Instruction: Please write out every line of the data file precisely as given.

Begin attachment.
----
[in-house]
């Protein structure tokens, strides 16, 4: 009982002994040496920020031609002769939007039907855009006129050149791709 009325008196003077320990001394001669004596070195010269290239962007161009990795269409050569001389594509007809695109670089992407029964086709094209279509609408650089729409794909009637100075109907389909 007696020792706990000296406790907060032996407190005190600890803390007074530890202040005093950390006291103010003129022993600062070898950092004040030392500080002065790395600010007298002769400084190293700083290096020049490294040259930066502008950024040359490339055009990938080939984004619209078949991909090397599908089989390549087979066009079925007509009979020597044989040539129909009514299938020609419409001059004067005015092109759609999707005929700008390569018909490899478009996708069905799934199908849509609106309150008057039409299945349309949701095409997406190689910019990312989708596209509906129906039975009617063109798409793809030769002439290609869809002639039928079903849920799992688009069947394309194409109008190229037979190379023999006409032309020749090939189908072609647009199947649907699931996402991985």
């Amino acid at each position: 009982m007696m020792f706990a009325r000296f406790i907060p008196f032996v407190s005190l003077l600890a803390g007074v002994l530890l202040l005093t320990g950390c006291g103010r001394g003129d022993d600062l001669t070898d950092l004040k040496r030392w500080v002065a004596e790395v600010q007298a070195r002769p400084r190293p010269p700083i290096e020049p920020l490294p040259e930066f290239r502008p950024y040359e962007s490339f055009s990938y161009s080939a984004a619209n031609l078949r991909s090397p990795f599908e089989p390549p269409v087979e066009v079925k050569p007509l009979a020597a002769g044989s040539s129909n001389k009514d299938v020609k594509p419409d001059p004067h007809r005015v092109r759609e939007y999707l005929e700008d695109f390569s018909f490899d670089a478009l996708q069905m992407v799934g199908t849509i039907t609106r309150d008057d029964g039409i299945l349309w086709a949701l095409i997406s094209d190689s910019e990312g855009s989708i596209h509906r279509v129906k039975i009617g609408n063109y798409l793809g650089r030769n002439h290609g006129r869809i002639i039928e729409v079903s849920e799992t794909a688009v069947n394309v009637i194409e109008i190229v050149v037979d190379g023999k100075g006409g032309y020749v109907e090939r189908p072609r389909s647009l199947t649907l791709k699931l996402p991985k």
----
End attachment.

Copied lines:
[in-house]
């Protein structure tokens, strides 16, 4: 009982002994040496920020031609002769939007039907855009006129050149791709 009325008196003077320990001394001669004596070195010269290239962007161009990795269409050569001389594509007809695109670089992407029964086709094209279509609408650089729409794909009637100075109907389909 007696020792706990000296406790907060032996407190005190600890803390007074530890202040005093950390006291103010003129022993600062070898950092004040030392500080002065790395600010007298002769400084190293700083290096020049490294040259930066502008950024040359490339055009990938080939984004619209078949991909090397599908089989390549087979066009079925007509009979020597044989040539129909009514299938020609419409001059004067005015092109759609999707005929700008390569018909490899478009996708069905799934199908849509609106309150008057039409299945349309949701095409997406190689910019990312989708596209509906129906039975009617063109798409793809030769002439290609869809002639039928079903849920799992688009069947394309194409109008190229037979190379023999006409032309020749090939189908072609647009199947649907699931996402991985």
């Amino acid at each position: 009982m007696m020792f706990a009325r000296f406790i907060p008196f032996v407190s005190l003077l600890a803390g007074v002994l530890l202040l005093t320990g950390c006291g103010r001394g003129d022993d600062l001669t070898d950092l004040k040496r030392w500080v002065a004596e790395v600010q007298a070195r002769p400084r190293p010269p700083i290096e020049p920020l490294p040259e930066f290239r502008p950024y040359e962007s490339f055009s990938y161009s080939a984004a619209n031609l078949r991909s090397p990795f599908e089989p390549p269409v087979e066009v079925k050569p007509l009979a020597a002769g044989s040539s129909n001389k009514d299938v020609k594509p419409d001059p004067h007809r005015v092109r759609e939007y999707l005929e700008d695109f390569s018909f490899d670089a478009l996708q069905m992407v799934g199908t849509i039907t609106r309150d008057d029964g039409i299945l349309w086709a949701l095409i997406s094209d190689s910019e990312g855009s989708i596209h509906r279509v129906k039975i009617g609408n063109y798409l793809g650089r030769n002439h290609g006129r869809i002639i039928e729409v079903s849920e799992t794909a688009v069947n394309v009637i194409e109008i190229v050149v037979d190379g023999k100075g006409g032309y020749v109907e090939r189908p072609r389909s647009l199947t649907l791709k699931l996402p991985k």